Reforming FIFA: what can we learn from experience with (other) corrupt autocrats?

June 11, 2015 13 By Duncan Green

This guestie comes from Birmingham University’s Paul Jackson and Heather Marquettemarquette-heather-01 jackson-paul

Acres (how many football pitches-worth, we wonder) have been written about the footballing earthquake that followed the arrest of several FIFA officials and the melodramatic end of Sepp Blatter’s reign.

But here’s another angle. In the world of development politics there are striking parallels between Blatter’s leadership of FIFA since 1998 and the modus operandi of the average deranged autocrat. Blatter’s style has had more in common with that of fellow pensioner Robert Mugabe than what might be expected of the manager of an international not-for-profit organisation.

Like Mugabe, Blatter has laid down a rich vein of bizarre quotes. Either of them could have said ‘I am a mountain goat that keeps going and going and going, I cannot be stopped, I just keep going’ or ‘Only God, who appointed me, will remove me.’ Thus far, at least, only one of them has been proved wrong on that point. (Blatter pronounced the first, Mugabe the second, btw)

Sepp jumps the shark

Sepp jumps the shark

The serious question Blatter’s demise raises is this: the task for soccer fans among Thinking and Working Politically/ Doing Development Differently communities is to identify what TWP can tell us about how things ever got this bad in FIFA; how Blatter was even able to do what he did; and what are the likely paths to lasting reform?

It’s too easy to dismiss Blatter as a crazy dictator from central casting, just as many commentators have with Mugabe. The fact is that the roots of corruption and the type of creature Blatter represents are part of a broader, far more sophisticated system. FIFA may not be a developing nation, but international football has its own complex political economy. As with development programming, any chance of tackling the corruption at FIFA’s heart will demand a lot of ‘thinking and working politically’.

The parallels are profound. Blatter has behaved like any corrupt ruler controlling a post-colonial developing country. When he took charge in 1998, FIFA was still struggling to emerge from the patronising, disempowering and discriminatory rule of football’s European ‘oligarchs’, who had held sway right up until the 1970s. International football also had highly desirable resources – not oil or minerals, of course, but global media ‘reach’ that promised similarly huge potential revenues from sponsorship and advertising.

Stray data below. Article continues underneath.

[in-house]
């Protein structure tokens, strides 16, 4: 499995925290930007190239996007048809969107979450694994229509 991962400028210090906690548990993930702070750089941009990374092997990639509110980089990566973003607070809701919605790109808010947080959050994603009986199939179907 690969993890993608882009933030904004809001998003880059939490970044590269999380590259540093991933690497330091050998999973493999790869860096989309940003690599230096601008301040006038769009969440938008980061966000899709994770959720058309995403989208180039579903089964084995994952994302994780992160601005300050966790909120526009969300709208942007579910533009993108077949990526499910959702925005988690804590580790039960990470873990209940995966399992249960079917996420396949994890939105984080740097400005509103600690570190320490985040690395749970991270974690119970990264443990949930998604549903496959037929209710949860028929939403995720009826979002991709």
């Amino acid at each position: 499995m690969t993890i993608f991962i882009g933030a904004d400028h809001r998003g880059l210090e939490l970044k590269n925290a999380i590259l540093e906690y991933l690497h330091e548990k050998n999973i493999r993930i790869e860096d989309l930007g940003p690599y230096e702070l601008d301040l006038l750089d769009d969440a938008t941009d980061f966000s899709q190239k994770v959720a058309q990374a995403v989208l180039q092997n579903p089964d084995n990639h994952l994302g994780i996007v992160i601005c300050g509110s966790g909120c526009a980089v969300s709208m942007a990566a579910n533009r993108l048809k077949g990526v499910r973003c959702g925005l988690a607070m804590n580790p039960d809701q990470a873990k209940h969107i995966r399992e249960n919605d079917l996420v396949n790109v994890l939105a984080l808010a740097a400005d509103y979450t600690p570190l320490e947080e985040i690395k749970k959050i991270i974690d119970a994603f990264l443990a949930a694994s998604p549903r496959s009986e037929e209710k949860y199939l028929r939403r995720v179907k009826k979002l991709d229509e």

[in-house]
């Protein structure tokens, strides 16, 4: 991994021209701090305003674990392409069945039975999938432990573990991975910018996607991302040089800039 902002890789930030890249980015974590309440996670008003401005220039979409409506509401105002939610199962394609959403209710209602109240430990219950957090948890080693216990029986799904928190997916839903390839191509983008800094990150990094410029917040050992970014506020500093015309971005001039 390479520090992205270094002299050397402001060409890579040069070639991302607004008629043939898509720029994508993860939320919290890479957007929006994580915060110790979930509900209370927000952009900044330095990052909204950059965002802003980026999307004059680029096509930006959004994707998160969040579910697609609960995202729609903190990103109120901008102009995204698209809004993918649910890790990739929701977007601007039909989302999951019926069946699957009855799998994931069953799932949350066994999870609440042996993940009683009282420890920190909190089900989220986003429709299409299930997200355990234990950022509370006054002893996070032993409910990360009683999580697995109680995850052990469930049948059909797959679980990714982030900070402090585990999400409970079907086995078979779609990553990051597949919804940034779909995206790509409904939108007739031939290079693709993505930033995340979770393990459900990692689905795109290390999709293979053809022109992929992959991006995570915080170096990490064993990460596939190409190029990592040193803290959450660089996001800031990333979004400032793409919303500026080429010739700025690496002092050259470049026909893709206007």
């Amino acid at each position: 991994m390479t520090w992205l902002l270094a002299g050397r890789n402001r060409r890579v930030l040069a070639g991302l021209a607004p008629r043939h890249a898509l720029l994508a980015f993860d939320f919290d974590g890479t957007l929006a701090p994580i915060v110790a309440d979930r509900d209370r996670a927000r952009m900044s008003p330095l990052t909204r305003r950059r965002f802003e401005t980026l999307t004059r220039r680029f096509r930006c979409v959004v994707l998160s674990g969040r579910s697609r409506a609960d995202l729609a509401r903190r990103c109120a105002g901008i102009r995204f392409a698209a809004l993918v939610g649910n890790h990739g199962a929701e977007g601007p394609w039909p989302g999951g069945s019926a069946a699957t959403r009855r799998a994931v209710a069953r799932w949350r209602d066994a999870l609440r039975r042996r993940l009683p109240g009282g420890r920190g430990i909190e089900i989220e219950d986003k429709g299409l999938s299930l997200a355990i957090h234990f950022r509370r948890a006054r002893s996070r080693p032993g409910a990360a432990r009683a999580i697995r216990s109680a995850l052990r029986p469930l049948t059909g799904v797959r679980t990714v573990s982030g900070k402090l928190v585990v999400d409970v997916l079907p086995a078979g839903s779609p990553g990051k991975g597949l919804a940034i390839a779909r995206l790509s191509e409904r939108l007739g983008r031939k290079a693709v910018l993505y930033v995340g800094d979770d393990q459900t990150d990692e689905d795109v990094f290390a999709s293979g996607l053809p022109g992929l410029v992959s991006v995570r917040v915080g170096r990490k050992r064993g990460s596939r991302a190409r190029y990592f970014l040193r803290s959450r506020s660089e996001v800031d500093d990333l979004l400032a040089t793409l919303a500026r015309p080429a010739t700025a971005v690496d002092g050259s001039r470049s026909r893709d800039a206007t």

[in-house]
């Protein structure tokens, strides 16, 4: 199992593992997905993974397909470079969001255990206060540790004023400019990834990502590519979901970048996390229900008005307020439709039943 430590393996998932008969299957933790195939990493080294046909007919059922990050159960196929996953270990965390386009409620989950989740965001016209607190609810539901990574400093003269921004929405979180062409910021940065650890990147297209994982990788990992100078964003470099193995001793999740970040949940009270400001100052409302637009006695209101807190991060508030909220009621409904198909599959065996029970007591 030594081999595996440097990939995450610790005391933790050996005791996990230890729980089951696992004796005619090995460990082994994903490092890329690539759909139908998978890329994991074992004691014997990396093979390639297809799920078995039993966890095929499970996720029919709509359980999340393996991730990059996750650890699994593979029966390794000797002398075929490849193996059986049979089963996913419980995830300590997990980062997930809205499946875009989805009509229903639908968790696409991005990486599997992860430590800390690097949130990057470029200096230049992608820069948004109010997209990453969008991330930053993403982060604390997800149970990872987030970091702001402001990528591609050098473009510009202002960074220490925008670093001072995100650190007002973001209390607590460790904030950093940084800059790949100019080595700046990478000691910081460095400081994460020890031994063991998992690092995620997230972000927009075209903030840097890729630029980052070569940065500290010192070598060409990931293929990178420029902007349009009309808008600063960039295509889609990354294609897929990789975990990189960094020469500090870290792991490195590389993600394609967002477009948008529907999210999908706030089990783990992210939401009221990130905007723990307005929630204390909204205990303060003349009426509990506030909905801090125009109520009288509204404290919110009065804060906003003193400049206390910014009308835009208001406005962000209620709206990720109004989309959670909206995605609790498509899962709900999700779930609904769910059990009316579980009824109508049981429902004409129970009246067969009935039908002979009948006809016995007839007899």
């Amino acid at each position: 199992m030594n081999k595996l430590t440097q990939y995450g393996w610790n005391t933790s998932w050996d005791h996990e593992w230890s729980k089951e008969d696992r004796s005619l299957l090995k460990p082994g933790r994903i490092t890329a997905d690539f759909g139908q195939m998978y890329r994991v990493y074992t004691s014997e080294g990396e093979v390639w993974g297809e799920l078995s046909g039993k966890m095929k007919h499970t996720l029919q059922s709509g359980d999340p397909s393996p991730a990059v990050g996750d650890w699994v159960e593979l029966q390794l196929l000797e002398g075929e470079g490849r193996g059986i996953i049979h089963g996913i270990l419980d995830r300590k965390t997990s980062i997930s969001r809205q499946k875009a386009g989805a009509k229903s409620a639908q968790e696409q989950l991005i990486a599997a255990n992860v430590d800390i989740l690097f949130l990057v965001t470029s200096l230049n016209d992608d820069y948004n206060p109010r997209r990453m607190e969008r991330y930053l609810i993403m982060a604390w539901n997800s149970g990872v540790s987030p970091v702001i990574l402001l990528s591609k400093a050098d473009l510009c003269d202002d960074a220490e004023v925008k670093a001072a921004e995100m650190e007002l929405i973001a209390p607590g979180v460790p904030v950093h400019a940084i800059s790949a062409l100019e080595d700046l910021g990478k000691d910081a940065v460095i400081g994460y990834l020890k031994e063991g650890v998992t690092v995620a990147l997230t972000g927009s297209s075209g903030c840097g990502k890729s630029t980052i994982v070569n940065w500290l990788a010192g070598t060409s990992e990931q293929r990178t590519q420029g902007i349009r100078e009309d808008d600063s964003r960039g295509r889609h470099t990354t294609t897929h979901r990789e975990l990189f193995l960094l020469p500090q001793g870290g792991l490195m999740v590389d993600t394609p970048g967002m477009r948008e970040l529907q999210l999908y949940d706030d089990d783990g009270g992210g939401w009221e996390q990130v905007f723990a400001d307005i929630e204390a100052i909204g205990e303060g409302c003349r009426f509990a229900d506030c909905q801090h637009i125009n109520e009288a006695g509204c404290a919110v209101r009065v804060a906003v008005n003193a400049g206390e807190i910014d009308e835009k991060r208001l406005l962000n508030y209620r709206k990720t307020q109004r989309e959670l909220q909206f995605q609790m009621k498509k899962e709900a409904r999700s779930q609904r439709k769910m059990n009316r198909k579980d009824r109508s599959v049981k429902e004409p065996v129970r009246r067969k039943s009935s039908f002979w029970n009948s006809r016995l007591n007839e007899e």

The methods Blatter used to hang onto power – and the reasons for his success – come tried and tested by leaders such

Football as geopolitics

Football as geopolitics

as Mugabe. Cheap vote-buying; the building and rewarding of a selfish elite whose privilege depends on his power; lots of cash to distribute to those willing to support him. Blatter has been able to do what he’s done for  the identical reasons that we’ve seen and still see in certain countries: huge inequality.

As with poor democracies, the quasi-democracy of FIFA, based on one country-one vote, has provided enormous scope for cheap vote-buying. This is deeply rooted in the history of FIFA itself and a power structure developed by richer, elite footballing nations. With Europe’s oligarchs out of the way, Blatter – like every populist leader in a post-colonial context – sought to create his own constituency. Blessed with a massive influx of ‘unearned income’ from TV and other sources, he cemented his power base by sidelining the old elite and spreading the newfound wealth to football federations in Asia, Africa, the Caribbean and South and Central America.